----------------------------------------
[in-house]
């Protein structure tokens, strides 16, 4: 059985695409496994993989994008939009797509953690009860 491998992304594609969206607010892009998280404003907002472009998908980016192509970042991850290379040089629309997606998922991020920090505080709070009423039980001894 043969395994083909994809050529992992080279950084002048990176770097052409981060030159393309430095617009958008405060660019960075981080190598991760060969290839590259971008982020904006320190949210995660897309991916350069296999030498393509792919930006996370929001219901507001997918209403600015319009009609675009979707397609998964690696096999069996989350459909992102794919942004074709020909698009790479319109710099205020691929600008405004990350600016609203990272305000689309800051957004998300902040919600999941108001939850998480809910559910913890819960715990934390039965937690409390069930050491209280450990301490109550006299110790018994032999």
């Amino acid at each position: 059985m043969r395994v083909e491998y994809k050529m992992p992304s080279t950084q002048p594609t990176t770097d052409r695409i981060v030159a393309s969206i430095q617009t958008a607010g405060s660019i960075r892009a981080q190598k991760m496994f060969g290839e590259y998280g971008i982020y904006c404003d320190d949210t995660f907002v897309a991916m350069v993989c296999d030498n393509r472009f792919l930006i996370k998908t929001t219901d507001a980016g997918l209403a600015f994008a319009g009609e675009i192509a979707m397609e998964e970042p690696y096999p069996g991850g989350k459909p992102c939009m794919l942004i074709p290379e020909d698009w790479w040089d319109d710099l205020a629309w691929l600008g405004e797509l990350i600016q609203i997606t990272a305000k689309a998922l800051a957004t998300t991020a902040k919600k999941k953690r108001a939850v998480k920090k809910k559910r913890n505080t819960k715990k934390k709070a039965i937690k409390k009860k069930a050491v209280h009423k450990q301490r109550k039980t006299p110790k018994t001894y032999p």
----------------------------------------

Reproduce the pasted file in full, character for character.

[in-house]
């Protein structure tokens, strides 16, 4: 059985695409496994993989994008939009797509953690009860 491998992304594609969206607010892009998280404003907002472009998908980016192509970042991850290379040089629309997606998922991020920090505080709070009423039980001894 043969395994083909994809050529992992080279950084002048990176770097052409981060030159393309430095617009958008405060660019960075981080190598991760060969290839590259971008982020904006320190949210995660897309991916350069296999030498393509792919930006996370929001219901507001997918209403600015319009009609675009979707397609998964690696096999069996989350459909992102794919942004074709020909698009790479319109710099205020691929600008405004990350600016609203990272305000689309800051957004998300902040919600999941108001939850998480809910559910913890819960715990934390039965937690409390069930050491209280450990301490109550006299110790018994032999």
């Amino acid at each position: 059985m043969r395994v083909e491998y994809k050529m992992p992304s080279t950084q002048p594609t990176t770097d052409r695409i981060v030159a393309s969206i430095q617009t958008a607010g405060s660019i960075r892009a981080q190598k991760m496994f060969g290839e590259y998280g971008i982020y904006c404003d320190d949210t995660f907002v897309a991916m350069v993989c296999d030498n393509r472009f792919l930006i996370k998908t929001t219901d507001a980016g997918l209403a600015f994008a319009g009609e675009i192509a979707m397609e998964e970042p690696y096999p069996g991850g989350k459909p992102c939009m794919l942004i074709p290379e020909d698009w790479w040089d319109d710099l205020a629309w691929l600008g405004e797509l990350i600016q609203i997606t990272a305000k689309a998922l800051a957004t998300t991020a902040k919600k999941k953690r108001a939850v998480k920090k809910k559910r913890n505080t819960k715990k934390k709070a039965i937690k409390k009860k069930a050491v209280h009423k450990q301490r109550k039980t006299p110790k018994t001894y032999p």